Background: As with endoscopic transmural drainage of peripancreatic fluid collections, the same transluminal access can be expanded to introduce an endoscope through the gastrointestinal wall into the retroperitoneum and remove infected pancreatic necroses under direct visual control. This study reports the first large series with long-term follow-up.
Methods: Data for all patients undergoing transluminal endoscopic removal of (peri)pancreatic necroses between 1999 and 2005 in six different centers were collected retrospectively, and the patients were followed up prospectively until 2008. The initial patient and treatment outcome data were recorded, as were long-term results.
Results: Ninetythree patients (63 men, 30 women; mean age 57 years) underwent a mean of six interventions starting at a mean of 43 days after an attack of severe acute pancreatitis. After establishment of transluminal access to the necrotic cavity and subsequent endoscopic necrosectomy, initial clinical success was obtained in 80% of the patients, with a 26% complication and a 7.5% mortality rate at 30 days. After a mean follow-up period of 43 months, 84% of the initially successfully treated patients had sustained clinical improvement, with 10% receiving further endoscopic and 4% receiving surgical treatment for recurrent cavities; 16% suffered recurrent pancreatitis.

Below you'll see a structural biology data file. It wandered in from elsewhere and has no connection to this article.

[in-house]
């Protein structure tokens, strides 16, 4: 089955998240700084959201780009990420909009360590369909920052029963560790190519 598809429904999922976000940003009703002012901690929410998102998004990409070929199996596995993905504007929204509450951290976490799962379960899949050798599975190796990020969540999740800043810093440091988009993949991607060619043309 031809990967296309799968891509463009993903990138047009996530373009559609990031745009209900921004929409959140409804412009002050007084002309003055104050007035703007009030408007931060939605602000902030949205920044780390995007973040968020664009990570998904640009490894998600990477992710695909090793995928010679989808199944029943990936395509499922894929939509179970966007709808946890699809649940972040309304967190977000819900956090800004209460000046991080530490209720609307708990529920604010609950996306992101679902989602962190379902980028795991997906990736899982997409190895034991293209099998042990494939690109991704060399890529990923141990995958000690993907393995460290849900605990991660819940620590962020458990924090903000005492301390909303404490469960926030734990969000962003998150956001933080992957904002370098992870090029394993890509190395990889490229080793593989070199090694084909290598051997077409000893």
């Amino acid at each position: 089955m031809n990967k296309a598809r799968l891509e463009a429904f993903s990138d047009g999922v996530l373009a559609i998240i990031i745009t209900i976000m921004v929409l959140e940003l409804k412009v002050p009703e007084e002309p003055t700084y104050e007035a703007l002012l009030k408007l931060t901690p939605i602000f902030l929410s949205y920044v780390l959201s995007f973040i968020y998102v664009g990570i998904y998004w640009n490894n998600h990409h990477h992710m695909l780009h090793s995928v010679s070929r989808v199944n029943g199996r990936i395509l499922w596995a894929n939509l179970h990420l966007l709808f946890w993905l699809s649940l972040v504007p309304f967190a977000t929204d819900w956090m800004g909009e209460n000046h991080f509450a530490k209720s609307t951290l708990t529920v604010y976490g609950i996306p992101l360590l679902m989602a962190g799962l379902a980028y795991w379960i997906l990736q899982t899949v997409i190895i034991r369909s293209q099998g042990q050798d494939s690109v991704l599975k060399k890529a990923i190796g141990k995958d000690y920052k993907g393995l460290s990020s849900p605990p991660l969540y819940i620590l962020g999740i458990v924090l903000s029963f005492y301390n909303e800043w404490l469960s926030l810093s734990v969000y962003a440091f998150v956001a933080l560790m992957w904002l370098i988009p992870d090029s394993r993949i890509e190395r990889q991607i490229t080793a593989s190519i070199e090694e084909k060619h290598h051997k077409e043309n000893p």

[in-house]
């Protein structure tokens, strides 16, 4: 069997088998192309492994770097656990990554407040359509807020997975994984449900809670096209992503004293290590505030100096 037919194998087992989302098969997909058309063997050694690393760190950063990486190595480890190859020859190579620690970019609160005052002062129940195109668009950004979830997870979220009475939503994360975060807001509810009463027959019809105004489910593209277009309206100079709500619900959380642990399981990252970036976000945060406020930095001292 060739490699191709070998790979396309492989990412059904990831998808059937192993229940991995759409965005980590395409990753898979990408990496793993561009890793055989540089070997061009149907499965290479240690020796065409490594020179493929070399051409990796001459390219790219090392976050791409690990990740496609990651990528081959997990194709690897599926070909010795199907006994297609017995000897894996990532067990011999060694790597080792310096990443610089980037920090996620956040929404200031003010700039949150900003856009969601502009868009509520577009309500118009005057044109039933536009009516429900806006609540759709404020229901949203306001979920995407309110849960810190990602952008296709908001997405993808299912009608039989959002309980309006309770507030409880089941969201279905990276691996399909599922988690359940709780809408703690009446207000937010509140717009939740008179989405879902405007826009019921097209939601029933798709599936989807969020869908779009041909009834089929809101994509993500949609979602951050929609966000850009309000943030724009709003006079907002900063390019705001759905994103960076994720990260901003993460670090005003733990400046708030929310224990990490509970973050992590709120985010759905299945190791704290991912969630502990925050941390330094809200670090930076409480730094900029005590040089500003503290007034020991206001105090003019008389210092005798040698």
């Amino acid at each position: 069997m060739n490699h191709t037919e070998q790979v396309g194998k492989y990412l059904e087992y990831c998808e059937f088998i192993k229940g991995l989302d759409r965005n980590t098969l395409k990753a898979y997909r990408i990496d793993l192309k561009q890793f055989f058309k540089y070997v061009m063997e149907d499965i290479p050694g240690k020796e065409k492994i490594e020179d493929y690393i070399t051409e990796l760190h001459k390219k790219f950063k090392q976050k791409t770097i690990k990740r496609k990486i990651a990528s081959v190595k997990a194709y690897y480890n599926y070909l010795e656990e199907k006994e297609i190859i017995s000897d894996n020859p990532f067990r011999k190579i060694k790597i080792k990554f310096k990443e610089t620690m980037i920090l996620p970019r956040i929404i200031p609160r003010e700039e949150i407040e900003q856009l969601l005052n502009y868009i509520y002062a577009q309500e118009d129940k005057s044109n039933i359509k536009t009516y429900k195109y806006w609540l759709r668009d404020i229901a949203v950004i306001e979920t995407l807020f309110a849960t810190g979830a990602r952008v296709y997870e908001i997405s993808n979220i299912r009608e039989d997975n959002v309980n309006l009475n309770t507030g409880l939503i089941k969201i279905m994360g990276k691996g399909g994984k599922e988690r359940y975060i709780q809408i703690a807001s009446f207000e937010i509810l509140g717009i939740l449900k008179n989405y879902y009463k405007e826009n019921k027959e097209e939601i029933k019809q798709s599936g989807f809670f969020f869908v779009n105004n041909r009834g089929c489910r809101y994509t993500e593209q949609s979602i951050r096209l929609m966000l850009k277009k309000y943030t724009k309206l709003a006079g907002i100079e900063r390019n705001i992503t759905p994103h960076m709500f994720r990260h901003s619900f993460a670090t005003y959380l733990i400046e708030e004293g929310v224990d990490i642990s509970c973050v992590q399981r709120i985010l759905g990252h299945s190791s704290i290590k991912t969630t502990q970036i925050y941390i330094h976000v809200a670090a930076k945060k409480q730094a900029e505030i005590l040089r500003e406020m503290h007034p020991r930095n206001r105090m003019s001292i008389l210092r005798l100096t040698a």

Conclusions: Direct transluminal endoscopic removal of pancreatic necroses is associated with good long-term maintenance of the high initial efficacy; complications can occur, with an associated mortality of around 7.5%. Further studies are necessary in order to optimize endotherapy and define its role in relation to surgery in the clinical management of such patients.